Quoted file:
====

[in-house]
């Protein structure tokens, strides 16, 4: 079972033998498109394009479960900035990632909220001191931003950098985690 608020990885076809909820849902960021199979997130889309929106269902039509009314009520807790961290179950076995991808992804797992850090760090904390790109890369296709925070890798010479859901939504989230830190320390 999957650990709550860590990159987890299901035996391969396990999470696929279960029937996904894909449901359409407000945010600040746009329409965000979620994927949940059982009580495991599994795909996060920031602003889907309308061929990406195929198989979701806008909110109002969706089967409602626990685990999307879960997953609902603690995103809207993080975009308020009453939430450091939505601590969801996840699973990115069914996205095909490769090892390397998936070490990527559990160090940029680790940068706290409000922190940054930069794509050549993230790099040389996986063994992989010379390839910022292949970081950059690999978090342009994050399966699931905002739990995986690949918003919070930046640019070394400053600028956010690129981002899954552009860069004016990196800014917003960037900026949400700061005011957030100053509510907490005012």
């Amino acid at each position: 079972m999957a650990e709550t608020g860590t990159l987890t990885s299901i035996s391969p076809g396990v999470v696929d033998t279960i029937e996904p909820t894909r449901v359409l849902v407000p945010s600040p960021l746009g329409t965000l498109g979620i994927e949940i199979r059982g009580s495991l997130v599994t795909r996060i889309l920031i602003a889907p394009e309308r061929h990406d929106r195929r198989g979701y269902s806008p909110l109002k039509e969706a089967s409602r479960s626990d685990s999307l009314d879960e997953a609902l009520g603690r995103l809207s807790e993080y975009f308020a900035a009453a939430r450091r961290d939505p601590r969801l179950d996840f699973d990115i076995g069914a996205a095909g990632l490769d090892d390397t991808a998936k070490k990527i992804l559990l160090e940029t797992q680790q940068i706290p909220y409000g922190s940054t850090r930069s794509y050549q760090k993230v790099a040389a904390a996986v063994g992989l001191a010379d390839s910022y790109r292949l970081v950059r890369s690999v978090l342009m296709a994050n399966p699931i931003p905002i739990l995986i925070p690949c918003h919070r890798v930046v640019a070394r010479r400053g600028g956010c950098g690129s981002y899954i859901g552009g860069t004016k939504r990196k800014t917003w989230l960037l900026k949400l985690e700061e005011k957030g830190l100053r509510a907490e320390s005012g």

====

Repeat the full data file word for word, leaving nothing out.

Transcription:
[in-house]
């Protein structure tokens, strides 16, 4: 079972033998498109394009479960900035990632909220001191931003950098985690 608020990885076809909820849902960021199979997130889309929106269902039509009314009520807790961290179950076995991808992804797992850090760090904390790109890369296709925070890798010479859901939504989230830190320390 999957650990709550860590990159987890299901035996391969396990999470696929279960029937996904894909449901359409407000945010600040746009329409965000979620994927949940059982009580495991599994795909996060920031602003889907309308061929990406195929198989979701806008909110109002969706089967409602626990685990999307879960997953609902603690995103809207993080975009308020009453939430450091939505601590969801996840699973990115069914996205095909490769090892390397998936070490990527559990160090940029680790940068706290409000922190940054930069794509050549993230790099040389996986063994992989010379390839910022292949970081950059690999978090342009994050399966699931905002739990995986690949918003919070930046640019070394400053600028956010690129981002899954552009860069004016990196800014917003960037900026949400700061005011957030100053509510907490005012």
């Amino acid at each position: 079972m999957a650990e709550t608020g860590t990159l987890t990885s299901i035996s391969p076809g396990v999470v696929d033998t279960i029937e996904p909820t894909r449901v359409l849902v407000p945010s600040p960021l746009g329409t965000l498109g979620i994927e949940i199979r059982g009580s495991l997130v599994t795909r996060i889309l920031i602003a889907p394009e309308r061929h990406d929106r195929r198989g979701y269902s806008p909110l109002k039509e969706a089967s409602r479960s626990d685990s999307l009314d879960e997953a609902l009520g603690r995103l809207s807790e993080y975009f308020a900035a009453a939430r450091r961290d939505p601590r969801l179950d996840f699973d990115i076995g069914a996205a095909g990632l490769d090892d390397t991808a998936k070490k990527i992804l559990l160090e940029t797992q680790q940068i706290p909220y409000g922190s940054t850090r930069s794509y050549q760090k993230v790099a040389a904390a996986v063994g992989l001191a010379d390839s910022y790109r292949l970081v950059r890369s690999v978090l342009m296709a994050n399966p699931i931003p905002i739990l995986i925070p690949c918003h919070r890798v930046v640019a070394r010479r400053g600028g956010c950098g690129s981002y899954i859901g552009g860069t004016k939504r990196k800014t917003w989230l960037l900026k949400l985690e700061e005011k957030g830190l100053r509510a907490e320390s005012g």